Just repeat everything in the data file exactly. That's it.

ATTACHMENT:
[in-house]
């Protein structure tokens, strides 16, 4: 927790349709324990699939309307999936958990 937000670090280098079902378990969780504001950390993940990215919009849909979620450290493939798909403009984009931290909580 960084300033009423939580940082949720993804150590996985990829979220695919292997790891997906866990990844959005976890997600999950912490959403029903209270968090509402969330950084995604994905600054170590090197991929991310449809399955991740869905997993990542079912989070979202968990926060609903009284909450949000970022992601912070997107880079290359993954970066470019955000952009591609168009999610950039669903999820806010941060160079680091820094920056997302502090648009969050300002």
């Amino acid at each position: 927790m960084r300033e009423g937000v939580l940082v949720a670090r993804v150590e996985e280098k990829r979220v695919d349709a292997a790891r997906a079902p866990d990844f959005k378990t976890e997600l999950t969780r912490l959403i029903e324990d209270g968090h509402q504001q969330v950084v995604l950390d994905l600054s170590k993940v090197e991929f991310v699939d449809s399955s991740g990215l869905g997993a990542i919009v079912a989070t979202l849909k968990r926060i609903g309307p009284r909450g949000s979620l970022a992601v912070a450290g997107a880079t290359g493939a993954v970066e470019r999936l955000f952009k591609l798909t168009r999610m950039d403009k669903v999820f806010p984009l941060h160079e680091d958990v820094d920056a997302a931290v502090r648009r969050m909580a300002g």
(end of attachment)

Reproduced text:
[in-house]
């Protein structure tokens, strides 16, 4: 927790349709324990699939309307999936958990 937000670090280098079902378990969780504001950390993940990215919009849909979620450290493939798909403009984009931290909580 960084300033009423939580940082949720993804150590996985990829979220695919292997790891997906866990990844959005976890997600999950912490959403029903209270968090509402969330950084995604994905600054170590090197991929991310449809399955991740869905997993990542079912989070979202968990926060609903009284909450949000970022992601912070997107880079290359993954970066470019955000952009591609168009999610950039669903999820806010941060160079680091820094920056997302502090648009969050300002």
């Amino acid at each position: 927790m960084r300033e009423g937000v939580l940082v949720a670090r993804v150590e996985e280098k990829r979220v695919d349709a292997a790891r997906a079902p866990d990844f959005k378990t976890e997600l999950t969780r912490l959403i029903e324990d209270g968090h509402q504001q969330v950084v995604l950390d994905l600054s170590k993940v090197e991929f991310v699939d449809s399955s991740g990215l869905g997993a990542i919009v079912a989070t979202l849909k968990r926060i609903g309307p009284r909450g949000s979620l970022a992601v912070a450290g997107a880079t290359g493939a993954v970066e470019r999936l955000f952009k591609l798909t168009r999610m950039d403009k669903v999820f806010p984009l941060h160079e680091d958990v820094d920056a997302a931290v502090r648009r969050m909580a300002g």